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The temples of Nepal

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One of the defining characteristics of Nepal is its temples. The sheer density of temples, shrines and other religious monuments is incredible, and there are few places in the world where you will find such a concentration of cultural heritage in one region as the Kathmandu Valley. The roots of religion in Nepal are deep, and one of the reasons the temples of Nepal are so unique is that they are often used by members of more than one faith for worship. Buddhism and Hinduism have both been important to Nepali people for many centuries, and in fact these two faiths in Nepal have become intertwined. Many worshippers’ belief system is a fusion of some elements from one faith and some from the other, providing a unique and fascinating new angle on the religions of the region.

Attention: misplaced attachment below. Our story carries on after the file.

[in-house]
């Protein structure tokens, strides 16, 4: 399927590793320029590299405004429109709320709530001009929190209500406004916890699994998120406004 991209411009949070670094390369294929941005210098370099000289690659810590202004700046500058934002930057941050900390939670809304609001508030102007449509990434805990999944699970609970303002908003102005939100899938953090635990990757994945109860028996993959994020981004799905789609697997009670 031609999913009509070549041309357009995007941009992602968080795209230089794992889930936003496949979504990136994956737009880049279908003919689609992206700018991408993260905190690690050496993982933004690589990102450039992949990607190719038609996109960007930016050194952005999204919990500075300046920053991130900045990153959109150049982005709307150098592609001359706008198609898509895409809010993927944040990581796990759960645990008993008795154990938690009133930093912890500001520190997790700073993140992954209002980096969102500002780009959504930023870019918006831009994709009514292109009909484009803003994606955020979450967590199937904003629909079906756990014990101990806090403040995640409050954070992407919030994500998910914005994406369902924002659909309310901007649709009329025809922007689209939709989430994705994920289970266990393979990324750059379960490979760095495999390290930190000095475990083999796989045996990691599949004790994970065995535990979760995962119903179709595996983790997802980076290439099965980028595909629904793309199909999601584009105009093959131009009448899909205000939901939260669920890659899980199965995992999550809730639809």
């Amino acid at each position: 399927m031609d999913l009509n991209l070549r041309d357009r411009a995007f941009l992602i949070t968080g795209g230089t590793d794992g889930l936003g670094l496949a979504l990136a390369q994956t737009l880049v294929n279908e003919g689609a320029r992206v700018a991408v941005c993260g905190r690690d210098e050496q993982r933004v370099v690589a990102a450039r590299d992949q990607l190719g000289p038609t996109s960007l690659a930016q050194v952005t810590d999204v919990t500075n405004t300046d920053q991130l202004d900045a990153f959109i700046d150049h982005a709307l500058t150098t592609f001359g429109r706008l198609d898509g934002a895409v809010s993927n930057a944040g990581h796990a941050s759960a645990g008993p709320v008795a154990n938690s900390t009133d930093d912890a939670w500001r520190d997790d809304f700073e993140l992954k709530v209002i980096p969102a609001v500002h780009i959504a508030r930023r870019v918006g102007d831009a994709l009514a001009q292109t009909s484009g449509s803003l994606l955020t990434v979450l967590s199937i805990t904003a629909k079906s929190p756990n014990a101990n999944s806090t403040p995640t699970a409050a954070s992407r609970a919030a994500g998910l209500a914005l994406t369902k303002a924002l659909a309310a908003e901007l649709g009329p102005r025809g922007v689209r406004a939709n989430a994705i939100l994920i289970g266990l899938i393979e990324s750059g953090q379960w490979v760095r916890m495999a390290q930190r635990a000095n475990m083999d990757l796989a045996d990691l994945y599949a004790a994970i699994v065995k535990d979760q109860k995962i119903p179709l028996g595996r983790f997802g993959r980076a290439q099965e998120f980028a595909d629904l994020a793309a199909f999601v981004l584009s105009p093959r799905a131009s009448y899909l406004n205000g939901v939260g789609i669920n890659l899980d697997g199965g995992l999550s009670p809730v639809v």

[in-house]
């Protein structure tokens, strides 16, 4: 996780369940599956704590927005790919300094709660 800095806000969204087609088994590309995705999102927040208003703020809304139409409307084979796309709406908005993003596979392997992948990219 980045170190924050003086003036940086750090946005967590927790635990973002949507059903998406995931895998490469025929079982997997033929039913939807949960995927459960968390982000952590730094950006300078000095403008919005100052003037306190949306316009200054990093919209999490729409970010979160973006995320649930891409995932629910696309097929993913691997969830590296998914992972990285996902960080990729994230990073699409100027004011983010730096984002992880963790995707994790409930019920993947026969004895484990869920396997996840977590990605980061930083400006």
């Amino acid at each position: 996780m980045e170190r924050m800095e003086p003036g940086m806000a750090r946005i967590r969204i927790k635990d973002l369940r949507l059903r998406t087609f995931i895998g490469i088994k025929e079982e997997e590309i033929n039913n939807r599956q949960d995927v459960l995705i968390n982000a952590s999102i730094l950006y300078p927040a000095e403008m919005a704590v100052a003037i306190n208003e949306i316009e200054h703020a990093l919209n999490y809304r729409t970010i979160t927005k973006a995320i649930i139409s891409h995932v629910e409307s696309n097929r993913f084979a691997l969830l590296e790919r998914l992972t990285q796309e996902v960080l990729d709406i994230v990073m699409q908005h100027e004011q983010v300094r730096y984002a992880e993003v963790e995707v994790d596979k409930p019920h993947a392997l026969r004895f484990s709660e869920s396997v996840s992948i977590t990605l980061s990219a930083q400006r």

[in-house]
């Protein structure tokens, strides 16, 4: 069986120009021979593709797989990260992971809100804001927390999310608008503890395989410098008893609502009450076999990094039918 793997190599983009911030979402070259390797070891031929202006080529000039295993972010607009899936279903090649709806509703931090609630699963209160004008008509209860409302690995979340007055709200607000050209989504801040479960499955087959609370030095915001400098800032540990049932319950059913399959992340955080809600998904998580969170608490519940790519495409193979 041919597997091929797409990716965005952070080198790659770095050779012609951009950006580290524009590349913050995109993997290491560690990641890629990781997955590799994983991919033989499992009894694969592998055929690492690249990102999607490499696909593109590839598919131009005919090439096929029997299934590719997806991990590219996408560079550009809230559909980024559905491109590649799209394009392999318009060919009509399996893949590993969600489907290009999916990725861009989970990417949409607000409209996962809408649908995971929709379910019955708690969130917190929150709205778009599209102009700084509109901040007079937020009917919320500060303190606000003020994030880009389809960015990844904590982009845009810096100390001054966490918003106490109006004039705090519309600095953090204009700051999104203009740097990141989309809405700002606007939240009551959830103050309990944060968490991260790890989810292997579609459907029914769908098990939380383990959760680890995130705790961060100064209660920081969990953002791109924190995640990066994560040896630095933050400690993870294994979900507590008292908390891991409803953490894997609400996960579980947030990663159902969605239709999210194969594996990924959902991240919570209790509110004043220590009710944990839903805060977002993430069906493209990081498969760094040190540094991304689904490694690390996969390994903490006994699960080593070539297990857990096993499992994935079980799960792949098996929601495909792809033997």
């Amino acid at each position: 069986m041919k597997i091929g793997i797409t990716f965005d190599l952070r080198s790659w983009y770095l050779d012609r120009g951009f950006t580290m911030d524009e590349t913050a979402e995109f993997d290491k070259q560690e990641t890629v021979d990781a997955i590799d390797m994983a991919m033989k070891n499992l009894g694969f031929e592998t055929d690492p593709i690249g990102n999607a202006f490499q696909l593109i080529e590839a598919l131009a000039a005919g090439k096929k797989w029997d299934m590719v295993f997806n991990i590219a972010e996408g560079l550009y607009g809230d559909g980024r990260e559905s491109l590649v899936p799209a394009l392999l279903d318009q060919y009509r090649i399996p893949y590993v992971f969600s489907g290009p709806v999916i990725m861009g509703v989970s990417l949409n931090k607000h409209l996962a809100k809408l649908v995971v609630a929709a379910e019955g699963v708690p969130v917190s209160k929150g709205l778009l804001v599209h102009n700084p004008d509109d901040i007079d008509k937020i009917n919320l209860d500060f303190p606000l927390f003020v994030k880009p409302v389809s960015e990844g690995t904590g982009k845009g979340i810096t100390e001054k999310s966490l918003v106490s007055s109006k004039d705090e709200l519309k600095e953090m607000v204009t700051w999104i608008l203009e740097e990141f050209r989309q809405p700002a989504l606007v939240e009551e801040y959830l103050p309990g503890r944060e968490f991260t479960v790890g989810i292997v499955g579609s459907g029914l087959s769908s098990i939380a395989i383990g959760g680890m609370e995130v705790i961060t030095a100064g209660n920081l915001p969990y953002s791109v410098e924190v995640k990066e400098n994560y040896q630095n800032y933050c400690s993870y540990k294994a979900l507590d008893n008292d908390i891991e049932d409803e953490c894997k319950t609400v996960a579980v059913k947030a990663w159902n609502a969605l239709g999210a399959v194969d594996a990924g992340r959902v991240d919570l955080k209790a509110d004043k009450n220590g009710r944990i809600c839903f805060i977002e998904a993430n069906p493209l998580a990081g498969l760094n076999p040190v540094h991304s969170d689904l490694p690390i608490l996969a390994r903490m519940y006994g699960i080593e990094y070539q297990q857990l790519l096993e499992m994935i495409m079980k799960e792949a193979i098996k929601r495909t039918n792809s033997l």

Prayer flags at Swayambhunath, NepalOne thing most Nepali worshippers have in common is that the temple is central to their participation in religion. In order to practise their faith they will make sure they present themselves at the temple and carry out rituals, making the temple an important focus of the community. Most temples in Nepal are active places alive with visitors, people coming and going to worship and to meet.

Many of Nepal’s temples did not survive the terrible earthquake of April 2015 unscathed. Some collapsed entirely, some suffered heavy damage, and some were relatively untouched. The restoration work has started in earnest at many of the sites, but there have been some disagreements about how best to approach repairs. Visitors from overseas by and large enjoy the great age of such monuments and find it pleasing to come across architectural features which date back many hundreds of years. The romance of history and ancient craftsmanship is a driving factor in their interest in visiting the temples, and tourist dollars are important to the local economy.